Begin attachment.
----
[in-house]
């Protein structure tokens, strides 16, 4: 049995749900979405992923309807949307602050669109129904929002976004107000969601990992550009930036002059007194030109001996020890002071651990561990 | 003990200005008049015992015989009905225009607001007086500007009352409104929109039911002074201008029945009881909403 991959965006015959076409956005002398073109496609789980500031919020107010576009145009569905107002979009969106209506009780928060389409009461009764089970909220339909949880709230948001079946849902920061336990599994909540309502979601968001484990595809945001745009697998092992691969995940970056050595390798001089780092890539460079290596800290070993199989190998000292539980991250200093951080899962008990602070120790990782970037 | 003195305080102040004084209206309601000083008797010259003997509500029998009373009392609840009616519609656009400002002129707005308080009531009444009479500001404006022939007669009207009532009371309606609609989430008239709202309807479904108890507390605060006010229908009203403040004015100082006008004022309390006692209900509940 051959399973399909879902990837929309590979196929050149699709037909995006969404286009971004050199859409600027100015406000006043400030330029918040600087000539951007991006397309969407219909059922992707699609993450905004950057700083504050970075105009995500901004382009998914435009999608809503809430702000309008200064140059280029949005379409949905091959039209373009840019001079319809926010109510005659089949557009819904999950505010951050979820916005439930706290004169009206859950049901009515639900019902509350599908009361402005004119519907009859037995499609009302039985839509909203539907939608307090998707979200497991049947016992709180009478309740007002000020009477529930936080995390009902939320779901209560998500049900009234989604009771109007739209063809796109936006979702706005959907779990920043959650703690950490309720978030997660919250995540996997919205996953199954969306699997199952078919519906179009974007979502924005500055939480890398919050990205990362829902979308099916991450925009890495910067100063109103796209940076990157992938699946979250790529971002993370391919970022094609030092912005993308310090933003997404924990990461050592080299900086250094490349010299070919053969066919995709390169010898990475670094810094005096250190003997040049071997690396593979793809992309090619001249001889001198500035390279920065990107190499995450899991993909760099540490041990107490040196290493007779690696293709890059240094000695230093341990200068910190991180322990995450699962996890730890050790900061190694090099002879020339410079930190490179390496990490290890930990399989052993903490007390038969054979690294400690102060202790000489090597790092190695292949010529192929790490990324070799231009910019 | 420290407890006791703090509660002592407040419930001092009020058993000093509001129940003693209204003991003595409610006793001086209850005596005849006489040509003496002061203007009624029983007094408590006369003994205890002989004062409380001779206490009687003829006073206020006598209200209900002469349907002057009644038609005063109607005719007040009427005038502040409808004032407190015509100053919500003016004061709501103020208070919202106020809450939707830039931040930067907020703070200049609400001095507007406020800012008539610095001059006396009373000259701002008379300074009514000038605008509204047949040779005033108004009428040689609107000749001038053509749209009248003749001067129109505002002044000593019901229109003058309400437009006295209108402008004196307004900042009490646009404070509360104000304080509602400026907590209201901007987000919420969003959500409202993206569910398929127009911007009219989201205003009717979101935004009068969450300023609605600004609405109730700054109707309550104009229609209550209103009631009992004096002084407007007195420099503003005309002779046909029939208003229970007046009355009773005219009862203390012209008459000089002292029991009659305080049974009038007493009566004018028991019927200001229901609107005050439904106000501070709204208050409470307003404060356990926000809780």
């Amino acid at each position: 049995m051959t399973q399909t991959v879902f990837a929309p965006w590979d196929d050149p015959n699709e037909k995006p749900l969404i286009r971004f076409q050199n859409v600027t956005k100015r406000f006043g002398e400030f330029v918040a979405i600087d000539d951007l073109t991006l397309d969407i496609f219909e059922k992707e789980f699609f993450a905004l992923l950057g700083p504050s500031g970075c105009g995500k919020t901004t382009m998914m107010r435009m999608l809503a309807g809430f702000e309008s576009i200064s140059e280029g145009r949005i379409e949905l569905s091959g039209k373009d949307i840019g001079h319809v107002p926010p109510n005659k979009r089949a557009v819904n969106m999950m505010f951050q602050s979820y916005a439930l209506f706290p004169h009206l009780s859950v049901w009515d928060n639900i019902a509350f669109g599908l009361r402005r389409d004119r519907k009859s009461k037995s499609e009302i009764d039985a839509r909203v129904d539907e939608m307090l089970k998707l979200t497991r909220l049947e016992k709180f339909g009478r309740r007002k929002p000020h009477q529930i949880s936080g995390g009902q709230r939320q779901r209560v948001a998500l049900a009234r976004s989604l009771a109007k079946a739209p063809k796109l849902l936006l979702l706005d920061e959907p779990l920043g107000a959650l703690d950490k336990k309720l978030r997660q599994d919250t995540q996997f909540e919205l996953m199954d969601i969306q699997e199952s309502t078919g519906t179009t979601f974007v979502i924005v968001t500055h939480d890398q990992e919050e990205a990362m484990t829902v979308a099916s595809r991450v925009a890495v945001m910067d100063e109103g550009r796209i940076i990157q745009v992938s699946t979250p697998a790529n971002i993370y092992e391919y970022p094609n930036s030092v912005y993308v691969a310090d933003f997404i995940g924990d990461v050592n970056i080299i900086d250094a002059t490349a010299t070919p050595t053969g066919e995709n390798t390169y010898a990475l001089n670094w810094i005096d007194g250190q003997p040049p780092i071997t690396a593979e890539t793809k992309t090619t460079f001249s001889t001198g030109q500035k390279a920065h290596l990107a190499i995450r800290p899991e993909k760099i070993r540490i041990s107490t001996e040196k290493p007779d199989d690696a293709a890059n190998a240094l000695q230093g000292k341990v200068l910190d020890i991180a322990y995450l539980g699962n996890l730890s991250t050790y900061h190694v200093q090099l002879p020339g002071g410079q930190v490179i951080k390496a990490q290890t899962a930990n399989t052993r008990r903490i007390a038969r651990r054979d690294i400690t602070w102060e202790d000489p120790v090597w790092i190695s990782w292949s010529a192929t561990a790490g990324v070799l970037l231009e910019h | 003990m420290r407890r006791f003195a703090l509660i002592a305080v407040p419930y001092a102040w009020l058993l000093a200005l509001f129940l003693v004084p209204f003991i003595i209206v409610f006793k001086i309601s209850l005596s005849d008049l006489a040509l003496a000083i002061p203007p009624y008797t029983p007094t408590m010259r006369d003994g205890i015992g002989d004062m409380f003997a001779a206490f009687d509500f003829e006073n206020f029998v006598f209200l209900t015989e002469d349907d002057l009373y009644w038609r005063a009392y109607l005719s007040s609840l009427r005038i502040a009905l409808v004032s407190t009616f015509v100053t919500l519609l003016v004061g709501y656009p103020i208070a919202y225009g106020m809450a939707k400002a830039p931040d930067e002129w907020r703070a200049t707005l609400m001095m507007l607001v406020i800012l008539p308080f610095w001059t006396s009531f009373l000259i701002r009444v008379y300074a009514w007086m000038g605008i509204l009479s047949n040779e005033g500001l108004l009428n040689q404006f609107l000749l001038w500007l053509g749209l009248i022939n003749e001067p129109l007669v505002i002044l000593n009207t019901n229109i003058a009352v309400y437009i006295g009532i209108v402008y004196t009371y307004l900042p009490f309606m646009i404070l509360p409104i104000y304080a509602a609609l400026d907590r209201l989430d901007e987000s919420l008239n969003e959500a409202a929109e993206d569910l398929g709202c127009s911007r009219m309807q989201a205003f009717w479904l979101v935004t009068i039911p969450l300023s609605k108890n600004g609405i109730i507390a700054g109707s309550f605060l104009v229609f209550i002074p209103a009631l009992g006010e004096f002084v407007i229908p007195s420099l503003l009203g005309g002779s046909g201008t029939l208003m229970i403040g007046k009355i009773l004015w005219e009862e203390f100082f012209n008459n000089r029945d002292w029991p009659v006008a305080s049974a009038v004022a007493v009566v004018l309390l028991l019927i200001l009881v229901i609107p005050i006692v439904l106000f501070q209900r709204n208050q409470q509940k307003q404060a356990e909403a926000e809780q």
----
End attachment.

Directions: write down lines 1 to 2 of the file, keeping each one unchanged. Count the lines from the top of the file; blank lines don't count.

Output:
[in-house]
């Protein structure tokens, strides 16, 4: 049995749900979405992923309807949307602050669109129904929002976004107000969601990992550009930036002059007194030109001996020890002071651990561990 | 003990200005008049015992015989009905225009607001007086500007009352409104929109039911002074201008029945009881909403 991959965006015959076409956005002398073109496609789980500031919020107010576009145009569905107002979009969106209506009780928060389409009461009764089970909220339909949880709230948001079946849902920061336990599994909540309502979601968001484990595809945001745009697998092992691969995940970056050595390798001089780092890539460079290596800290070993199989190998000292539980991250200093951080899962008990602070120790990782970037 | 003195305080102040004084209206309601000083008797010259003997509500029998009373009392609840009616519609656009400002002129707005308080009531009444009479500001404006022939007669009207009532009371309606609609989430008239709202309807479904108890507390605060006010229908009203403040004015100082006008004022309390006692209900509940 051959399973399909879902990837929309590979196929050149699709037909995006969404286009971004050199859409600027100015406000006043400030330029918040600087000539951007991006397309969407219909059922992707699609993450905004950057700083504050970075105009995500901004382009998914435009999608809503809430702000309008200064140059280029949005379409949905091959039209373009840019001079319809926010109510005659089949557009819904999950505010951050979820916005439930706290004169009206859950049901009515639900019902509350599908009361402005004119519907009859037995499609009302039985839509909203539907939608307090998707979200497991049947016992709180009478309740007002000020009477529930936080995390009902939320779901209560998500049900009234989604009771109007739209063809796109936006979702706005959907779990920043959650703690950490309720978030997660919250995540996997919205996953199954969306699997199952078919519906179009974007979502924005500055939480890398919050990205990362829902979308099916991450925009890495910067100063109103796209940076990157992938699946979250790529971002993370391919970022094609030092912005993308310090933003997404924990990461050592080299900086250094490349010299070919053969066919995709390169010898990475670094810094005096250190003997040049071997690396593979793809992309090619001249001889001198500035390279920065990107190499995450899991993909760099540490041990107490040196290493007779690696293709890059240094000695230093341990200068910190991180322990995450699962996890730890050790900061190694090099002879020339410079930190490179390496990490290890930990399989052993903490007390038969054979690294400690102060202790000489090597790092190695292949010529192929790490990324070799231009910019 | 420290407890006791703090509660002592407040419930001092009020058993000093509001129940003693209204003991003595409610006793001086209850005596005849006489040509003496002061203007009624029983007094408590006369003994205890002989004062409380001779206490009687003829006073206020006598209200209900002469349907002057009644038609005063109607005719007040009427005038502040409808004032407190015509100053919500003016004061709501103020208070919202106020809450939707830039931040930067907020703070200049609400001095507007406020800012008539610095001059006396009373000259701002008379300074009514000038605008509204047949040779005033108004009428040689609107000749001038053509749209009248003749001067129109505002002044000593019901229109003058309400437009006295209108402008004196307004900042009490646009404070509360104000304080509602400026907590209201901007987000919420969003959500409202993206569910398929127009911007009219989201205003009717979101935004009068969450300023609605600004609405109730700054109707309550104009229609209550209103009631009992004096002084407007007195420099503003005309002779046909029939208003229970007046009355009773005219009862203390012209008459000089002292029991009659305080049974009038007493009566004018028991019927200001229901609107005050439904106000501070709204208050409470307003404060356990926000809780």